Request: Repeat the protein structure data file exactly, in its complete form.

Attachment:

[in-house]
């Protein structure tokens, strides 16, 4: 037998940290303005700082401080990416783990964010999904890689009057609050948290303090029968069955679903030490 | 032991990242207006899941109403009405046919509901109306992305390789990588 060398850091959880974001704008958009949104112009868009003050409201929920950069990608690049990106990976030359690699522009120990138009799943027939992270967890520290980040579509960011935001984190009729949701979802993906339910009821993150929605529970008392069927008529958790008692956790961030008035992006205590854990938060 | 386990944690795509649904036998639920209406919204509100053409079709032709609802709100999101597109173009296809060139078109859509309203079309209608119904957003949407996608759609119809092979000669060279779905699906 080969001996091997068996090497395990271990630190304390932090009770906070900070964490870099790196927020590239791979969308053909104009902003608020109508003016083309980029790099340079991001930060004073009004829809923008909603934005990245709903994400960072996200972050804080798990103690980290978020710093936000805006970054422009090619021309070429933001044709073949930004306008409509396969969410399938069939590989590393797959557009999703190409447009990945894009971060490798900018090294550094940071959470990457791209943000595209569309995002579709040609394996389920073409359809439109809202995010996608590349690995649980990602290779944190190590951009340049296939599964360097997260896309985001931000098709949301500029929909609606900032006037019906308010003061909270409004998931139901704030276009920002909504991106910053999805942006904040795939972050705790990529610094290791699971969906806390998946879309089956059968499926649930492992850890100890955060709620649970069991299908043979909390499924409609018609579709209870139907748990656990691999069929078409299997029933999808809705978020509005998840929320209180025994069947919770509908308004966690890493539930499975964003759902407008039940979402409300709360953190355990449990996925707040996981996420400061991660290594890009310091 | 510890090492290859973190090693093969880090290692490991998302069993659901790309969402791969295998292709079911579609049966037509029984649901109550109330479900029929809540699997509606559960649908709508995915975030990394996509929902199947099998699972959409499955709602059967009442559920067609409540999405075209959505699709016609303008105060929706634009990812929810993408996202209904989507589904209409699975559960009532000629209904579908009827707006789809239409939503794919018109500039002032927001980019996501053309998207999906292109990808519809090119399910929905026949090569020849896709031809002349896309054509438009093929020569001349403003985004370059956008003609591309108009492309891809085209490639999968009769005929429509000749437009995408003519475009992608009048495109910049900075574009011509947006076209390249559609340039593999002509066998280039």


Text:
[in-house]
């Protein structure tokens, strides 16, 4: 037998940290303005700082401080990416783990964010999904890689009057609050948290303090029968069955679903030490 | 032991990242207006899941109403009405046919509901109306992305390789990588 060398850091959880974001704008958009949104112009868009003050409201929920950069990608690049990106990976030359690699522009120990138009799943027939992270967890520290980040579509960011935001984190009729949701979802993906339910009821993150929605529970008392069927008529958790008692956790961030008035992006205590854990938060 | 386990944690795509649904036998639920209406919204509100053409079709032709609802709100999101597109173009296809060139078109859509309203079309209608119904957003949407996608759609119809092979000669060279779905699906 080969001996091997068996090497395990271990630190304390932090009770906070900070964490870099790196927020590239791979969308053909104009902003608020109508003016083309980029790099340079991001930060004073009004829809923008909603934005990245709903994400960072996200972050804080798990103690980290978020710093936000805006970054422009090619021309070429933001044709073949930004306008409509396969969410399938069939590989590393797959557009999703190409447009990945894009971060490798900018090294550094940071959470990457791209943000595209569309995002579709040609394996389920073409359809439109809202995010996608590349690995649980990602290779944190190590951009340049296939599964360097997260896309985001931000098709949301500029929909609606900032006037019906308010003061909270409004998931139901704030276009920002909504991106910053999805942006904040795939972050705790990529610094290791699971969906806390998946879309089956059968499926649930492992850890100890955060709620649970069991299908043979909390499924409609018609579709209870139907748990656990691999069929078409299997029933999808809705978020509005998840929320209180025994069947919770509908308004966690890493539930499975964003759902407008039940979402409300709360953190355990449990996925707040996981996420400061991660290594890009310091 | 510890090492290859973190090693093969880090290692490991998302069993659901790309969402791969295998292709079911579609049966037509029984649901109550109330479900029929809540699997509606559960649908709508995915975030990394996509929902199947099998699972959409499955709602059967009442559920067609409540999405075209959505699709016609303008105060929706634009990812929810993408996202209904989507589904209409699975559960009532000629209904579908009827707006789809239409939503794919018109500039002032927001980019996501053309998207999906292109990808519809090119399910929905026949090569020849896709031809002349896309054509438009093929020569001349403003985004370059956008003609591309108009492309891809085209490639999968009769005929429509000749437009995408003519475009992608009048495109910049900075574009011509947006076209390249559609340039593999002509066998280039």